Question: Do you think water in Chennai is available and affordable by all? Discuss.
Answer: Water is not equally available to all citizens in Chennai. Certain areas like Anna Nagar get copious water while areas like Saidapet receive very little water.
Municipal supply meets only about half the needs of the people of the city, on an average. Areas that are close to the storage points get more water whereas colonies further away receive less water. The burden of shortfalls in water supply falls mostly on the poor.
The middle class, when faced with water shortages, are able to cope through a variety of private means such as digging bore wells, buying water from tankers and using bottled water for drinking. The wealthy have safe drinking water, whereas the poor are again left out. In reality, universal access to ‘sufficient and safe’ water, in Chennai, is still a dream.
Question: How is the sale of water by farmers to water dealers in Chennai affecting the local people? Do you think local people can object to such exploitation of ground water? Can the government do anything in this regard?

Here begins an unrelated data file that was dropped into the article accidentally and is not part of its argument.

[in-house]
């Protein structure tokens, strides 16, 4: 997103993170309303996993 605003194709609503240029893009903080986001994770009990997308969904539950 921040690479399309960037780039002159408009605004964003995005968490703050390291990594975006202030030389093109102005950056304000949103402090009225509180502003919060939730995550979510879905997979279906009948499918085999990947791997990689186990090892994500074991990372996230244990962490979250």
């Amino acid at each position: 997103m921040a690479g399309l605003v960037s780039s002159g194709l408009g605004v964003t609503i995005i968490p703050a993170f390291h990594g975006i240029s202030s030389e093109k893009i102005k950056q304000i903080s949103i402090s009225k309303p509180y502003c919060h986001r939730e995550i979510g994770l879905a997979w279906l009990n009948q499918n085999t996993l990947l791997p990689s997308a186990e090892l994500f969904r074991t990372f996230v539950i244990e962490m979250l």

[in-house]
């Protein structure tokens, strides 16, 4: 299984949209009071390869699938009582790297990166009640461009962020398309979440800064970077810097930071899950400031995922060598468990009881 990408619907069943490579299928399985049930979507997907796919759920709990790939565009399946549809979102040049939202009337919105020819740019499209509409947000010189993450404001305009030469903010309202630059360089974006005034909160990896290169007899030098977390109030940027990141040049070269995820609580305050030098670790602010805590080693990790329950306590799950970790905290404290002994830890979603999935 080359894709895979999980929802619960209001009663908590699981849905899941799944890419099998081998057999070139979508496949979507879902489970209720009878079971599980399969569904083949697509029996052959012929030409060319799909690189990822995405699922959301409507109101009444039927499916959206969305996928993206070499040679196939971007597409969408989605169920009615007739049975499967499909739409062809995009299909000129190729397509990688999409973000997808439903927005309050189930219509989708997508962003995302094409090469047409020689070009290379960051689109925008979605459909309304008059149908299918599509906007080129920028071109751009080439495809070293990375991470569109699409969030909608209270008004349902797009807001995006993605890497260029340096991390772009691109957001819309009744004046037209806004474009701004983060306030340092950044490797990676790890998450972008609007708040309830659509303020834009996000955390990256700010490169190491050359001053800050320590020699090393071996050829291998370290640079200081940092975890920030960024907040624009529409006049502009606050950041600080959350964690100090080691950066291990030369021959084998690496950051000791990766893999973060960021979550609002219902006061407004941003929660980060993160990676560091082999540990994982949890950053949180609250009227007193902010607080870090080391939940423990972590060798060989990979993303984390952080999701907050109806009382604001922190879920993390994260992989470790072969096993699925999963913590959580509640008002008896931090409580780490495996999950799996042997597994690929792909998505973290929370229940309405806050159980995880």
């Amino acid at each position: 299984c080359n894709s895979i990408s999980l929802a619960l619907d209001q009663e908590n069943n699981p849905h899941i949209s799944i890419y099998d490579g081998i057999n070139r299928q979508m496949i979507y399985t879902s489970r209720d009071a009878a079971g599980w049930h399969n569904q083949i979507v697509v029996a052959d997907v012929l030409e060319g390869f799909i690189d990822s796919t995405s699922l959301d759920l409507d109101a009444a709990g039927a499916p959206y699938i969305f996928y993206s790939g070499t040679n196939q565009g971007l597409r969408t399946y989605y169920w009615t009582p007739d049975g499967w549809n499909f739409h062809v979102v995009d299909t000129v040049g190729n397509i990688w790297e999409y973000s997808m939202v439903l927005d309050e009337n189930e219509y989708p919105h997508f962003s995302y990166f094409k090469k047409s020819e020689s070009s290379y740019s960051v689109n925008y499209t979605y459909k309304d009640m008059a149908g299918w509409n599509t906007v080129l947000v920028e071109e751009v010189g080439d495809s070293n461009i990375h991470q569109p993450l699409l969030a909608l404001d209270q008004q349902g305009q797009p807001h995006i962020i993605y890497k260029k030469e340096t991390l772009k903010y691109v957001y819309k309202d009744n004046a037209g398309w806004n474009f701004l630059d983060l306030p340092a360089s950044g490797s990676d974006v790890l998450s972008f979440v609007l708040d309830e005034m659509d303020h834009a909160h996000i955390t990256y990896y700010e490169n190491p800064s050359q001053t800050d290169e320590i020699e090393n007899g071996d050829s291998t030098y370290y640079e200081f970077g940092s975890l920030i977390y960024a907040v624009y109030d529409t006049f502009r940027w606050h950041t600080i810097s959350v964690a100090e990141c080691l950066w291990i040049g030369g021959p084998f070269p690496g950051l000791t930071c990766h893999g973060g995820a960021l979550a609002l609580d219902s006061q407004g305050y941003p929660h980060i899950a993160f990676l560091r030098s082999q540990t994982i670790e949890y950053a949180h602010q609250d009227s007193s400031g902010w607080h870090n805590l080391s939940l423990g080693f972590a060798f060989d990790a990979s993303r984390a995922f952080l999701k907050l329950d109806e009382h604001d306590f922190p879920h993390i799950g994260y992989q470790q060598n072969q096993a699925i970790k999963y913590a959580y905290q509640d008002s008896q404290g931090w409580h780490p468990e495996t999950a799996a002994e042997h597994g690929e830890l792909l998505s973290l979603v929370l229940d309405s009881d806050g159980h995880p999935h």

Answer: Many private companies are providing water to cities due to shortage of water supply by the government organization. These companies buy water from places around the city.
In Chennai, water is taken from nearby towns like Mamandur, Palur, Karungizhi and from villages to the north of the city using a fleet of over 13,000 water tankers. Every month the water dealers pay farmers an advance for the rights to exploit water sources on their land. The water that is taken away from the farms is creating a deficit for irrigation and for drinking water for the villagers. There is also a drastic drop in ground water levels in these areas.
The local people have a right to object to this exploitation and the government has the power to stop this.
Question 8: Data on some of the public facilities are collected as part of the Census. Discuss with your teacher when and how the Census is conducted.
Answer: Census is conducted by the government. The whole operation takes place in two stages. The first stage involved ‘House Listing’. The second stage involved enumeration of data. Thousands of paid volunteers are employed on contract basis for this task. The volunteers go from door to door to collect data. The data is finally tabulated and calculated to give the final report.